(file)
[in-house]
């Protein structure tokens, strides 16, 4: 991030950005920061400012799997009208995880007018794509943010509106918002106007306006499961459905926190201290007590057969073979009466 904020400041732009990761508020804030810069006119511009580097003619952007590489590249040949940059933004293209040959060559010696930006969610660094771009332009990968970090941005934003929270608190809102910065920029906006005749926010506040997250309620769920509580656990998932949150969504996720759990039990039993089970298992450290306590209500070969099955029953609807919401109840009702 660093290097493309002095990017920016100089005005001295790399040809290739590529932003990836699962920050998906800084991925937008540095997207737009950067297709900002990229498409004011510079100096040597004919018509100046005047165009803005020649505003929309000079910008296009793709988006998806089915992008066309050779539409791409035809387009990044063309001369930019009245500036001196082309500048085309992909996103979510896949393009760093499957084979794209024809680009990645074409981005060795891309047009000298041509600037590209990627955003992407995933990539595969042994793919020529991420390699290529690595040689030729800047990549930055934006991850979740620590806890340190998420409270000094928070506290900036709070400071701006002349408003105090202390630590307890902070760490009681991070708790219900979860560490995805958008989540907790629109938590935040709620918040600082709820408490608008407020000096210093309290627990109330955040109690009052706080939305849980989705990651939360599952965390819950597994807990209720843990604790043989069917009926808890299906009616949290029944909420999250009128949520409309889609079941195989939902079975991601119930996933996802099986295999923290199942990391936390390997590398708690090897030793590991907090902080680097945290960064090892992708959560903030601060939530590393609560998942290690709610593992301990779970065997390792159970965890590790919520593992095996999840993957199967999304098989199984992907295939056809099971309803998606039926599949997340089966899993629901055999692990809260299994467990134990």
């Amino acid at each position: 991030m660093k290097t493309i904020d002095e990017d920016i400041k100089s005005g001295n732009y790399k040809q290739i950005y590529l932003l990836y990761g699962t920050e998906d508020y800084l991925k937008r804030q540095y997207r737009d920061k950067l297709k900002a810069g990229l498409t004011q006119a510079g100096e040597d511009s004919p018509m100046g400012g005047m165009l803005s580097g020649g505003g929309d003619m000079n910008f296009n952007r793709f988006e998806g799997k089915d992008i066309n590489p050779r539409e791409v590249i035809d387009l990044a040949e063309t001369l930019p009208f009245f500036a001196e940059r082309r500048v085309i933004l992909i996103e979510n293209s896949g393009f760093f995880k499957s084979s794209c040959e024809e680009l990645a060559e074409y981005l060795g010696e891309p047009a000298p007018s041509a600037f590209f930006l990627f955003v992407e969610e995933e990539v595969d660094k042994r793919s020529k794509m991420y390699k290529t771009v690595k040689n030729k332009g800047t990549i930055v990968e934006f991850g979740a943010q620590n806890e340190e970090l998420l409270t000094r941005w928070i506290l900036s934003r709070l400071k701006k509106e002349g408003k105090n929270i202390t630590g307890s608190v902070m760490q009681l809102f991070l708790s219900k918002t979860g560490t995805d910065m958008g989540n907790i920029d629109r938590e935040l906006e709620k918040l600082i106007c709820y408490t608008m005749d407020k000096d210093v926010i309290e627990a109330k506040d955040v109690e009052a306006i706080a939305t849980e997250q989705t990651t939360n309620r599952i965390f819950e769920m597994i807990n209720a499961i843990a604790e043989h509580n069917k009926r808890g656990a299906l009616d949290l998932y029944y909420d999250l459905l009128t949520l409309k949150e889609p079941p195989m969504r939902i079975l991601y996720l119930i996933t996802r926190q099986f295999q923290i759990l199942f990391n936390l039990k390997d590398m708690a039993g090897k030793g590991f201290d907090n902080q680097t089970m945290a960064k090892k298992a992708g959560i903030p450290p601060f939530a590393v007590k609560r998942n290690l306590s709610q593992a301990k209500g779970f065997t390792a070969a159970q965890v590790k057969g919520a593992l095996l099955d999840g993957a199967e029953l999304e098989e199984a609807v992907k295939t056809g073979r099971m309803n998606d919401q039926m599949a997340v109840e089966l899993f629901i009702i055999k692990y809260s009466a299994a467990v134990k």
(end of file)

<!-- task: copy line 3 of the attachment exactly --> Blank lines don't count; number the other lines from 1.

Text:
């Amino acid at each position: 991030m660093k290097t493309i904020d002095e990017d920016i400041k100089s005005g001295n732009y790399k040809q290739i950005y590529l932003l990836y990761g699962t920050e998906d508020y800084l991925k937008r804030q540095y997207r737009d920061k950067l297709k900002a810069g990229l498409t004011q006119a510079g100096e040597d511009s004919p018509m100046g400012g005047m165009l803005s580097g020649g505003g929309d003619m000079n910008f296009n952007r793709f988006e998806g799997k089915d992008i066309n590489p050779r539409e791409v590249i035809d387009l990044a040949e063309t001369l930019p009208f009245f500036a001196e940059r082309r500048v085309i933004l992909i996103e979510n293209s896949g393009f760093f995880k499957s084979s794209c040959e024809e680009l990645a060559e074409y981005l060795g010696e891309p047009a000298p007018s041509a600037f590209f930006l990627f955003v992407e969610e995933e990539v595969d660094k042994r793919s020529k794509m991420y390699k290529t771009v690595k040689n030729k332009g800047t990549i930055v990968e934006f991850g979740a943010q620590n806890e340190e970090l998420l409270t000094r941005w928070i506290l900036s934003r709070l400071k701006k509106e002349g408003k105090n929270i202390t630590g307890s608190v902070m760490q009681l809102f991070l708790s219900k918002t979860g560490t995805d910065m958008g989540n907790i920029d629109r938590e935040l906006e709620k918040l600082i106007c709820y408490t608008m005749d407020k000096d210093v926010i309290e627990a109330k506040d955040v109690e009052a306006i706080a939305t849980e997250q989705t990651t939360n309620r599952i965390f819950e769920m597994i807990n209720a499961i843990a604790e043989h509580n069917k009926r808890g656990a299906l009616d949290l998932y029944y909420d999250l459905l009128t949520l409309k949150e889609p079941p195989m969504r939902i079975l991601y996720l119930i996933t996802r926190q099986f295999q923290i759990l199942f990391n936390l039990k390997d590398m708690a039993g090897k030793g590991f201290d907090n902080q680097t089970m945290a960064k090892k298992a992708g959560i903030p450290p601060f939530a590393v007590k609560r998942n290690l306590s709610q593992a301990k209500g779970f065997t390792a070969a159970q965890v590790k057969g919520a593992l095996l099955d999840g993957a199967e029953l999304e098989e199984a609807v992907k295939t056809g073979r099971m309803n998606d919401q039926m599949a997340v109840e089966l899993f629901i009702i055999k692990y809260s009466a299994a467990v134990k």